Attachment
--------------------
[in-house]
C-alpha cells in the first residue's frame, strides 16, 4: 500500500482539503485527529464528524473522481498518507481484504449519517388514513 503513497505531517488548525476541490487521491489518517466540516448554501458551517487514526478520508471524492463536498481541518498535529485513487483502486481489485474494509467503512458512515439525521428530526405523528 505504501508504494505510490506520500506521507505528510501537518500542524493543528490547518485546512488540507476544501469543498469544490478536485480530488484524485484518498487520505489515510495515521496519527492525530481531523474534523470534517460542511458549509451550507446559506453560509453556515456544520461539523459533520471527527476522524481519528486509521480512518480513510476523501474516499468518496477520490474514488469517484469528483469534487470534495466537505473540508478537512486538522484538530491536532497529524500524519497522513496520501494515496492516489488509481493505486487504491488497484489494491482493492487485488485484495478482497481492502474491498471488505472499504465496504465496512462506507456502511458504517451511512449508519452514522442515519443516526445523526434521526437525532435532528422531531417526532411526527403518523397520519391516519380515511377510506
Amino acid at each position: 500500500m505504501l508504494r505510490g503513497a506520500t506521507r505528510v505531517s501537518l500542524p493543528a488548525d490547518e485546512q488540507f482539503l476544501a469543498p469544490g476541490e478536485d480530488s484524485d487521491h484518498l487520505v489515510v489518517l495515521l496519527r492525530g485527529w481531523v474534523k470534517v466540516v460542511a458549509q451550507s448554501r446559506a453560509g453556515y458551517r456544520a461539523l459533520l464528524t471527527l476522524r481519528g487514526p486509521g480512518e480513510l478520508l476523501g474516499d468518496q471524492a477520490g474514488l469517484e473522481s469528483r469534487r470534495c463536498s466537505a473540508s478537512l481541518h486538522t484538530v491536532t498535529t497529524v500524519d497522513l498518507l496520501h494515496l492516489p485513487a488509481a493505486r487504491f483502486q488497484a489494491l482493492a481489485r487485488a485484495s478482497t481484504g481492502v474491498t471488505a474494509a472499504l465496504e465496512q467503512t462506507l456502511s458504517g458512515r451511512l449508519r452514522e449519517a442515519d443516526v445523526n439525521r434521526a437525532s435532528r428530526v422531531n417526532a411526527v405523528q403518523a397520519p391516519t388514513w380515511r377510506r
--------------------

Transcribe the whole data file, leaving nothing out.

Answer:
[in-house]
C-alpha cells in the first residue's frame, strides 16, 4: 500500500482539503485527529464528524473522481498518507481484504449519517388514513 503513497505531517488548525476541490487521491489518517466540516448554501458551517487514526478520508471524492463536498481541518498535529485513487483502486481489485474494509467503512458512515439525521428530526405523528 505504501508504494505510490506520500506521507505528510501537518500542524493543528490547518485546512488540507476544501469543498469544490478536485480530488484524485484518498487520505489515510495515521496519527492525530481531523474534523470534517460542511458549509451550507446559506453560509453556515456544520461539523459533520471527527476522524481519528486509521480512518480513510476523501474516499468518496477520490474514488469517484469528483469534487470534495466537505473540508478537512486538522484538530491536532497529524500524519497522513496520501494515496492516489488509481493505486487504491488497484489494491482493492487485488485484495478482497481492502474491498471488505472499504465496504465496512462506507456502511458504517451511512449508519452514522442515519443516526445523526434521526437525532435532528422531531417526532411526527403518523397520519391516519380515511377510506
Amino acid at each position: 500500500m505504501l508504494r505510490g503513497a506520500t506521507r505528510v505531517s501537518l500542524p493543528a488548525d490547518e485546512q488540507f482539503l476544501a469543498p469544490g476541490e478536485d480530488s484524485d487521491h484518498l487520505v489515510v489518517l495515521l496519527r492525530g485527529w481531523v474534523k470534517v466540516v460542511a458549509q451550507s448554501r446559506a453560509g453556515y458551517r456544520a461539523l459533520l464528524t471527527l476522524r481519528g487514526p486509521g480512518e480513510l478520508l476523501g474516499d468518496q471524492a477520490g474514488l469517484e473522481s469528483r469534487r470534495c463536498s466537505a473540508s478537512l481541518h486538522t484538530v491536532t498535529t497529524v500524519d497522513l498518507l496520501h494515496l492516489p485513487a488509481a493505486r487504491f483502486q488497484a489494491l482493492a481489485r487485488a485484495s478482497t481484504g481492502v474491498t471488505a474494509a472499504l465496504e465496512q467503512t462506507l456502511s458504517g458512515r451511512l449508519r452514522e449519517a442515519d443516526v445523526n439525521r434521526a437525532s435532528r428530526v422531531n417526532a411526527v405523528q403518523a397520519p391516519t388514513w380515511r377510506r